Tag Archives: conversations

Girl Talk!! with Sherry Pringle of Healthy Happy Relationships! Today, Sherry has a few topics, and I will be in the hot seat, with some really tough questions.  Feel free to hop in, share your view; share your thoughts ..girltalk

Sherry: One of the main reasons I felt confident in my ability as a Relationship Coach, was because of all the times friends and family repeatedly came to me asking for relationship advice. Once I really focused on getting more knowledge in relationship support I was able to really help them more.

1. I’m wondering: If Kendall Berkely from your book, Just Beneath the Surface, came to you for relationship advice, what would you, as a mother/friend, say to her?

RH: That’s such a tough question — such a tough question. I am not a professional, and I don’t think I could handle a career like that. I wish I had the strength, but I don’t think that I do. But if asked, I would have to say, my advice would be: “Kendall, I’m here. What’s happening is breaking my heart. I know it has to be breaking yours. But you won’t find me judging you, telling you what to do, what not to do, or what I think. I just want you to know, I’m here for you, and when you say the word, we get you HELP, and we get you OUT of there.”

I’d feel like a criminal, standing by, practically watching it happen. Who knows, maybe I would be the type of person to anonymously call and report the man, and try to get the abuser arrested.

But as far as advice, sometimes, wanting the best for someone and giving them advice, can cause a serious strain on the friendship. Sometimes, it’s hard to know the difference between judgment and advice.

I’d like to think, that I would first ask myself a few questions. When I have been at my worst, was I venting to a friend, because I needed an ear? Was I speaking to a friend, sort of crying out for help? I say that to say, my answer would depend on “Kendall’s” need in that moment. I don’t believe someone in that type of situation is unaware of how dangerous her relationship is; more than likely, she is battling what she feels, what she wants to feel, what she knows, what’s been distorted.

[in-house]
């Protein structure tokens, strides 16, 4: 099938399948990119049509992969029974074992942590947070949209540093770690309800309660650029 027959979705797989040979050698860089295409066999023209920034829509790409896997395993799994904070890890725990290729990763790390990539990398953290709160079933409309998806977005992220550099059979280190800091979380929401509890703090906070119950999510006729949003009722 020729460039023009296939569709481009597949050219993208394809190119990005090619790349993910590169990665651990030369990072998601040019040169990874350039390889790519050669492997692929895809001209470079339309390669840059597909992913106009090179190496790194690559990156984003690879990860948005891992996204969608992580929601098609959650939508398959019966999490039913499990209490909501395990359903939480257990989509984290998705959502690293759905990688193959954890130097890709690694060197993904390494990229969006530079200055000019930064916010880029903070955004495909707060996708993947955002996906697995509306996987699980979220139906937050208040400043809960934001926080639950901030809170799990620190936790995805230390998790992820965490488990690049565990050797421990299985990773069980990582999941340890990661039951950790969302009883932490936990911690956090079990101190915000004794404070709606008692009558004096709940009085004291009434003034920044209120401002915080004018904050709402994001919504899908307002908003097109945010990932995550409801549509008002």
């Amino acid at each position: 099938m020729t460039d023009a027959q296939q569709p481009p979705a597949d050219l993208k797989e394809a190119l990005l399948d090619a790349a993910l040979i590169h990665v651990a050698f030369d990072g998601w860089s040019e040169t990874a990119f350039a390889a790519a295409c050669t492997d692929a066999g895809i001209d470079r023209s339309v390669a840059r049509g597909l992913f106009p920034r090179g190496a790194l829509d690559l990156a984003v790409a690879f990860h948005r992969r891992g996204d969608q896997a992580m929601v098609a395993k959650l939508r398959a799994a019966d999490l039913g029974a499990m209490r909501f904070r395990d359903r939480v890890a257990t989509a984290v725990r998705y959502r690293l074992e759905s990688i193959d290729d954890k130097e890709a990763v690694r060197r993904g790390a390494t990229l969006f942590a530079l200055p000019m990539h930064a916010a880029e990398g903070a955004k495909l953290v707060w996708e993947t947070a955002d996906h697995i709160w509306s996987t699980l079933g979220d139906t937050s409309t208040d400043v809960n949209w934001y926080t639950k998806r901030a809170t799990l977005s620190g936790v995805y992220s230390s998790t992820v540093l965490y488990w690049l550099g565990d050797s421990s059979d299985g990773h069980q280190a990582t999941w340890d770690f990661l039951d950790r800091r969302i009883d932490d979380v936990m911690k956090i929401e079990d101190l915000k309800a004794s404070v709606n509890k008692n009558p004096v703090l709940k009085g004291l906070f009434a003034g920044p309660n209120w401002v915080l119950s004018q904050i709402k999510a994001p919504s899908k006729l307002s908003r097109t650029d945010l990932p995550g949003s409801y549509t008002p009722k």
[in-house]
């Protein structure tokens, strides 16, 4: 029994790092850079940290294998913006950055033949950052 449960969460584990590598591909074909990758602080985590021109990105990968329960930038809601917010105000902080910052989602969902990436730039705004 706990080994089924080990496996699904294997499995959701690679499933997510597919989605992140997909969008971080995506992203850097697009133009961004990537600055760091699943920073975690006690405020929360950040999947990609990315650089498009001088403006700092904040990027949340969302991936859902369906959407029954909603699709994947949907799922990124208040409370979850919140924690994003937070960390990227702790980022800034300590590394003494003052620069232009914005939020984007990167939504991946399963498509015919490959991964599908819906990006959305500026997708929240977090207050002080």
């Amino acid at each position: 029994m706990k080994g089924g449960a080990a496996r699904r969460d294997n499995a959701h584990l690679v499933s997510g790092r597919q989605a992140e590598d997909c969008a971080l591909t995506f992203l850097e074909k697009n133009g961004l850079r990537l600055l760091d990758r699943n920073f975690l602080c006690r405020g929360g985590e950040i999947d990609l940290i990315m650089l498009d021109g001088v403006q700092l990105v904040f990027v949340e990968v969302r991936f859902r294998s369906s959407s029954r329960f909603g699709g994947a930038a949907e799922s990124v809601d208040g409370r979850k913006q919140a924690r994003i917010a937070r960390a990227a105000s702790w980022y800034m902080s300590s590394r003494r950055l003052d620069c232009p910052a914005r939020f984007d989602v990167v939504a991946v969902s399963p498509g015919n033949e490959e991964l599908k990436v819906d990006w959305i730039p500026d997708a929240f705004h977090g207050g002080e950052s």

Sherry: 2. In the real world, do you think that guys like Spencer can change and learn to control their abusive blow ups? Where can they go to get help?

RH: Wow! Even more difficult question. And I stress, *I am not a professional. This is just my opinion.*

He needs to be incarcerated, first and foremost. Jail, prison, plenty of time away from potential victims. (I think.)

But as much as I despise a man who is anything like Spencer, I would stand at a distance and hope and PRAY he could take some serious time to reflect. And I mean time alone. I would hope that whatever has happened and caused him to become an abuser, would come to light, and he would get help. Serious help. Statistics are against people like Spencer, but I would never say “never”.

Again, I’m no professional, but I believe they need to seek help as well as be prepared for the consequences of their actions.

Sherry: 3. As an author and more, how do you stay focused and confident enough to complete each novel?How much time do you spend working on that novel weekly?

Focus comes to me naturally, but only when it comes to writing. I say it a lot, but I repeat it because it’s true: I work on several projects at once. Short stories, novels, guest posts, anything that can keep creativity flowing. My attention span is not so great in real life, so the only time I am “focused” is when I am writing.

Confidence? That’s nearly a foreign concept to me. I write a lot about self-esteem and confidence and believing in ourselves, because  in my heart, I believe in the possibility that if it is God’s will, I will touch someone’s life through writing. I want everyone around me to know how talented and what a gift they are to the world .. but me — my thoughts? Sherry, you’ve seen first-hand what I say about myself. I’m definitely a work in progress.

How much time do I spend working on novels? I jot things down all throughout the day. I go to bed working on excerpts that I have emailed myself. And if I am not working on a novel, I am working on short stories and guest posts or networking and *sigh* promoting. I suppose just about all day, every day.

… And that concludes our chat, for today. Thanks so much Sherry 🙂

Any discussions ideas? Free free to leave them in comments!

Bookworm’s Nook:

An Avid Reader’s Perspective

Hello and welcome, OOSA BookClub!

Would you like to share a bit about yourselves?

We are an online book club and reviewing team, dedicated to giving honest reviews. Our mission is to further promote African American literature by taking special interest in new and self-published authors.

What is your favorite thing about reading?

“My favorite thing about reading is being able to escape from the real world and spend time with the characters and their stories. Reading is very relaxing.” – Flashette

When did you fall in love with reading?